The OEIS is supported by the many generous donors to the OEIS Foundation.

a(n) = largest prime q such that q | 2^p - 2 and p - 1 | q - 1, where p = prime(n).

0

`%I #32 Oct 18 2017 13:44:57
`

`%S 2,3,5,7,31,13,257,73,683,113,331,109,61681,5419,2796203,1613,3033169,
`

`%T 1321,599479,122921,38737,22366891,8831418697,2931542417,22253377,
`

`%U 268501,131071,28059810762433,279073,54410972897,77158673929,145295143558111,2879347902817,10052678938039,616318177,1133836730401,121369
`

`%N a(n) = largest prime q such that q | 2^p - 2 and p - 1 | q - 1, where p = prime(n).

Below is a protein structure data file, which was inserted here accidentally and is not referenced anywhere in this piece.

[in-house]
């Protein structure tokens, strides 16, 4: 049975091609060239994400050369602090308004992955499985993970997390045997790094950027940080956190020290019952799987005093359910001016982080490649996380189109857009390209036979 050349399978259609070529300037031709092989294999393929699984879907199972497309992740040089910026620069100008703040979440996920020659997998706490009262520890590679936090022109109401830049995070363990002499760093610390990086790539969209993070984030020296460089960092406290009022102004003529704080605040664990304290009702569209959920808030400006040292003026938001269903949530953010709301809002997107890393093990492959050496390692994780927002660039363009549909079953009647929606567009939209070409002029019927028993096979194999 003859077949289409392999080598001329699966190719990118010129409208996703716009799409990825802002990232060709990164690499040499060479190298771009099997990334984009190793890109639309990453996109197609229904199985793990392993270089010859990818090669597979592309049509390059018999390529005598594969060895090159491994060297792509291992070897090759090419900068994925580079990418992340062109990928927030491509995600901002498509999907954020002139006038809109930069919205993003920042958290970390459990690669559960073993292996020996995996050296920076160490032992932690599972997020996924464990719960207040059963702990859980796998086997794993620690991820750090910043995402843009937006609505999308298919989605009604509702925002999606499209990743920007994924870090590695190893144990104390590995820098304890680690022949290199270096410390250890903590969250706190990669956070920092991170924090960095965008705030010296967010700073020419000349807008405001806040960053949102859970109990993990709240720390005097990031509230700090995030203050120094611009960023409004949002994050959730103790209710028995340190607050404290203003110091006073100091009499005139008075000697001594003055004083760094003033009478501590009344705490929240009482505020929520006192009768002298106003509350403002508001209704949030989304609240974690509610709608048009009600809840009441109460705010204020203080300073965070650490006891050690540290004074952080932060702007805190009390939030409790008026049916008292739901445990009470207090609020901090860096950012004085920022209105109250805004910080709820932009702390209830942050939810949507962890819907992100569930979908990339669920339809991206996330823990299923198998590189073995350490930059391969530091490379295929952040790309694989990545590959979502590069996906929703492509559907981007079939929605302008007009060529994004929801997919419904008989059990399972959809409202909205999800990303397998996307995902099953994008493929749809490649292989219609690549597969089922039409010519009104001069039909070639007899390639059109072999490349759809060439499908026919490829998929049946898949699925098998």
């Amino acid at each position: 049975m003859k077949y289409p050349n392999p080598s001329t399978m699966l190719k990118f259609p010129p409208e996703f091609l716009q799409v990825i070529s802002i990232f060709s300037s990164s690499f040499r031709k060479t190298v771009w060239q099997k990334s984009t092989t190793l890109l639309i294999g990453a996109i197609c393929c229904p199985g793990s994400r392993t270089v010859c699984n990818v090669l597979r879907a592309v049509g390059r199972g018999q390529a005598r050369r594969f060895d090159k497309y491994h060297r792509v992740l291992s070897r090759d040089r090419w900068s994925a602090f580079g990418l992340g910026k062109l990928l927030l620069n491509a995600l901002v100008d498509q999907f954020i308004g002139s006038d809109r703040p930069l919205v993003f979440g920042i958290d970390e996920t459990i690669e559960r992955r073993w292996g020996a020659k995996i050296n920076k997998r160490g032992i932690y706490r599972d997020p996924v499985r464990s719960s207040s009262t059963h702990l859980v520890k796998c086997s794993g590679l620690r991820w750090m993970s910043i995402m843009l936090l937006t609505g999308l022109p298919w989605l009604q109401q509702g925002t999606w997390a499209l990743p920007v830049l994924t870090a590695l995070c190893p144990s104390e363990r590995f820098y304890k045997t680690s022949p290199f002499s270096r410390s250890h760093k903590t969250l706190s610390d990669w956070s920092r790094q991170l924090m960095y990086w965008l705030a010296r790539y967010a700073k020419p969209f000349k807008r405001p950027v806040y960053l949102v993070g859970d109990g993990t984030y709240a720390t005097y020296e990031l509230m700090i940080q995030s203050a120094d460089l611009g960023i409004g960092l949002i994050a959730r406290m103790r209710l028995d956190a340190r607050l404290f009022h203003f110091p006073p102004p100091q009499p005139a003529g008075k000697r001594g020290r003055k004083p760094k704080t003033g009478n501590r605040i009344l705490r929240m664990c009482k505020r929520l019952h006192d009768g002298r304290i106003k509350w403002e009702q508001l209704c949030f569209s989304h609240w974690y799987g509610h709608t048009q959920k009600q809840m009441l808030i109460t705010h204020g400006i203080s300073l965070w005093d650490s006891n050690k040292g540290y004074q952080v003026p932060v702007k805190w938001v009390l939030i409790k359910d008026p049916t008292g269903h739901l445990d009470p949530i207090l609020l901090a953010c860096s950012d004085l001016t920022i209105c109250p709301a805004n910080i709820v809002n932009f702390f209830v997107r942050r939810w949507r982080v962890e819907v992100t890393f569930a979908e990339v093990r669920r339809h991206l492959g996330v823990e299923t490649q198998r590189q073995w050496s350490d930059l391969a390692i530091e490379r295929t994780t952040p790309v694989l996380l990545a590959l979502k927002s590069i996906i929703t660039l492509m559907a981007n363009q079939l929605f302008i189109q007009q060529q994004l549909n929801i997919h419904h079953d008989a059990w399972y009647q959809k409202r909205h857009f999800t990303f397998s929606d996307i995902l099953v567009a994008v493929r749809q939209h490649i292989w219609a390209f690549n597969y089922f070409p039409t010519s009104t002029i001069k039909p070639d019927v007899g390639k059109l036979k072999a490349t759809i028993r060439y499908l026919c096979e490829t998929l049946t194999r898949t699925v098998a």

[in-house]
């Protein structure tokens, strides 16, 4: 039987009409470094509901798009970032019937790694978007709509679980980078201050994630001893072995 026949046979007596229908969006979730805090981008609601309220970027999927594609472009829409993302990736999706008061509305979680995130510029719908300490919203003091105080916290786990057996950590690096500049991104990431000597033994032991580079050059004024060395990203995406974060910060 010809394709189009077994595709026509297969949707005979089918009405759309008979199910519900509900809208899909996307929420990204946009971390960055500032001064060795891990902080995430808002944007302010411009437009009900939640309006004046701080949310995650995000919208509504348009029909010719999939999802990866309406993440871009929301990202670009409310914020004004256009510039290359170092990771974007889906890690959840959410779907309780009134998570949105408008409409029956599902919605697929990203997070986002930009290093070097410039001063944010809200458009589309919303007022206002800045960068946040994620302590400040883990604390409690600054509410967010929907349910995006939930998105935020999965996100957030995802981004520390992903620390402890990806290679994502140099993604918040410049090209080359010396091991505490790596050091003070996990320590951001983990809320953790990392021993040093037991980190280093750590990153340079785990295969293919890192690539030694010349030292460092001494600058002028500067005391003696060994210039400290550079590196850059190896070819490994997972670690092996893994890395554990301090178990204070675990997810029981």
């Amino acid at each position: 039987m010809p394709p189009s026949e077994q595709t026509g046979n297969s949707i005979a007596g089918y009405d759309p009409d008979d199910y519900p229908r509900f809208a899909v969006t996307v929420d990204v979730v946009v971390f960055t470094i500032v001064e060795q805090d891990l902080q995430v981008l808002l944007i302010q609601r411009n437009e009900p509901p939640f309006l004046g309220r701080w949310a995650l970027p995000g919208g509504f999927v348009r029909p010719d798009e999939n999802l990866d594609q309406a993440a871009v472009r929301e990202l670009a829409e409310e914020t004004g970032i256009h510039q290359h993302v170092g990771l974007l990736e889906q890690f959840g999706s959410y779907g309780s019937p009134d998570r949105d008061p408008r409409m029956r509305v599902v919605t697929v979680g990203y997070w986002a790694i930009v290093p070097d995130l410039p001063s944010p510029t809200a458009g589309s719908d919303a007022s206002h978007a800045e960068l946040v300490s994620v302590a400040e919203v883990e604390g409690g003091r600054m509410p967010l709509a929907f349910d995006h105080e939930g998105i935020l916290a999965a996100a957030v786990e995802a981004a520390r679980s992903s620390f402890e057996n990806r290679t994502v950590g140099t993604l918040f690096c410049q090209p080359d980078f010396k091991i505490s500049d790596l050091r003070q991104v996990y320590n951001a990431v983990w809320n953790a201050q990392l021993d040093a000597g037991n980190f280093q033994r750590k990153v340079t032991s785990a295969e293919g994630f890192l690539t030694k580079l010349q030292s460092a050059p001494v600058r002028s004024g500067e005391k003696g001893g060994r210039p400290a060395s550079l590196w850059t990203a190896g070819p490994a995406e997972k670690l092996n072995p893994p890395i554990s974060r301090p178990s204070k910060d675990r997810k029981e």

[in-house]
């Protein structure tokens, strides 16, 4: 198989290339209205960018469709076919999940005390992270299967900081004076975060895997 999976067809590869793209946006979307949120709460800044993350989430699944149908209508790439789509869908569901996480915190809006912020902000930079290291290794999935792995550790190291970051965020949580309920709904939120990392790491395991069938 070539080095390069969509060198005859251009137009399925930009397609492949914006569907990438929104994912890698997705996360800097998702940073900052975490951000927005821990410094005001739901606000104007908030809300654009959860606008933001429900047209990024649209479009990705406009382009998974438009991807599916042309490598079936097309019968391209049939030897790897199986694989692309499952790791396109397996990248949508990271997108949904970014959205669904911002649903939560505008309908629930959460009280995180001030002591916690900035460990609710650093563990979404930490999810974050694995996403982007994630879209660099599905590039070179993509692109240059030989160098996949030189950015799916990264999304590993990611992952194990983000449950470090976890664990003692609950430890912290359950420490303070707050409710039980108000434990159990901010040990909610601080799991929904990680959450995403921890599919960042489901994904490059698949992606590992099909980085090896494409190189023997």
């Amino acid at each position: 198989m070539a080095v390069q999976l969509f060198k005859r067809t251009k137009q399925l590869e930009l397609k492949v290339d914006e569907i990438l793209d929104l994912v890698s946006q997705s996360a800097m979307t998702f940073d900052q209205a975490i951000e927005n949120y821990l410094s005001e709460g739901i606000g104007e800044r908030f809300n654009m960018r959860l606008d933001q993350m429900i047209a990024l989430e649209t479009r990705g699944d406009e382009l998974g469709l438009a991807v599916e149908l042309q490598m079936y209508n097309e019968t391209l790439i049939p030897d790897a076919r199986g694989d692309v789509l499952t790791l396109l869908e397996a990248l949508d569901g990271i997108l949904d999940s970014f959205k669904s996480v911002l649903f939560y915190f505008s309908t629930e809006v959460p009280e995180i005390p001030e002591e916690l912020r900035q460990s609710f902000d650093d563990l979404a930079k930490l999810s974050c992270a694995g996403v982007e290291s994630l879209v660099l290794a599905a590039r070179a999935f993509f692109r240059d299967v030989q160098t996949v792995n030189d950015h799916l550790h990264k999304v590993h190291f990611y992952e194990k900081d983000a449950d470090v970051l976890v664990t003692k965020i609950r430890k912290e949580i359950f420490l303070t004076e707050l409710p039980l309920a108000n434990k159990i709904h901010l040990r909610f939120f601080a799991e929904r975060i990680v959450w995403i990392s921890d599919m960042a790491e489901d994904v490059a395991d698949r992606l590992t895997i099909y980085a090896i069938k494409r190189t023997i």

`

`%C First conjecture: a(n) > prime(n) for all n > 6. _Robert Israel_ tested the author's conjecture up to prime(95) = 499. The prime factorizations of the numbers 2^(p-1)-1 for larger p can be checked in available tables, see A005420.
`

`%C Second conjecture: a(n) = gpf(2^prime(n) - 2) for almost all n, in the sense that the set of exceptions {10, 16, 37, 40, ...} has zero natural density.
`

`%C Primes p for which p - 1 does not divide gpf(2^p - 2) - 1 are 29, 53, 157, 173, ...
`

`%e For prime(5) = 11, 2^11-2 = 2*3*11*31 and 11-1 | 31-1, so a(5) = 31.
`

`%Y Cf. A000040, A005420.
`

`%K nonn
`

`%O 1,1
`

`%A _Thomas Ordowski_, Sep 01 2017
`